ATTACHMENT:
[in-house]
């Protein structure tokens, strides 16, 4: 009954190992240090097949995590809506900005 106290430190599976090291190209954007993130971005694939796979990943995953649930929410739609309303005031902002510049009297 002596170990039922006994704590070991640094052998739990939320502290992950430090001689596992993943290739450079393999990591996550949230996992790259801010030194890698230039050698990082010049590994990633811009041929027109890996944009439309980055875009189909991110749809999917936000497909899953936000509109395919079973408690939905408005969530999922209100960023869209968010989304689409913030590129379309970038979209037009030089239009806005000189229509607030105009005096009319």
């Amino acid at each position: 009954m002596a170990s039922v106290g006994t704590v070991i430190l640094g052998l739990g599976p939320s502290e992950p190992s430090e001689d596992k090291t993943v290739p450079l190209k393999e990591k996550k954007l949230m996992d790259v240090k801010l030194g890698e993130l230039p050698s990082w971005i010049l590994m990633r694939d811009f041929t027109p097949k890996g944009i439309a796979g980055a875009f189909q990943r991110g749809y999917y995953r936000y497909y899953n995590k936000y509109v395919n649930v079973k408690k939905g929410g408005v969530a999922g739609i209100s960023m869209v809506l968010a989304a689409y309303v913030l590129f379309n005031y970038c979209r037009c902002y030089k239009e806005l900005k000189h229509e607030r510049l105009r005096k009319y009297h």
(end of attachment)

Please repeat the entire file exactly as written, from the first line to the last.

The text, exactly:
[in-house]
């Protein structure tokens, strides 16, 4: 009954190992240090097949995590809506900005 106290430190599976090291190209954007993130971005694939796979990943995953649930929410739609309303005031902002510049009297 002596170990039922006994704590070991640094052998739990939320502290992950430090001689596992993943290739450079393999990591996550949230996992790259801010030194890698230039050698990082010049590994990633811009041929027109890996944009439309980055875009189909991110749809999917936000497909899953936000509109395919079973408690939905408005969530999922209100960023869209968010989304689409913030590129379309970038979209037009030089239009806005000189229509607030105009005096009319």
């Amino acid at each position: 009954m002596a170990s039922v106290g006994t704590v070991i430190l640094g052998l739990g599976p939320s502290e992950p190992s430090e001689d596992k090291t993943v290739p450079l190209k393999e990591k996550k954007l949230m996992d790259v240090k801010l030194g890698e993130l230039p050698s990082w971005i010049l590994m990633r694939d811009f041929t027109p097949k890996g944009i439309a796979g980055a875009f189909q990943r991110g749809y999917y995953r936000y497909y899953n995590k936000y509109v395919n649930v079973k408690k939905g929410g408005v969530a999922g739609i209100s960023m869209v809506l968010a989304a689409y309303v913030l590129f379309n005031y970038c979209r037009c902002y030089k239009e806005l900005k000189h229509e607030r510049l105009r005096k009319y009297h």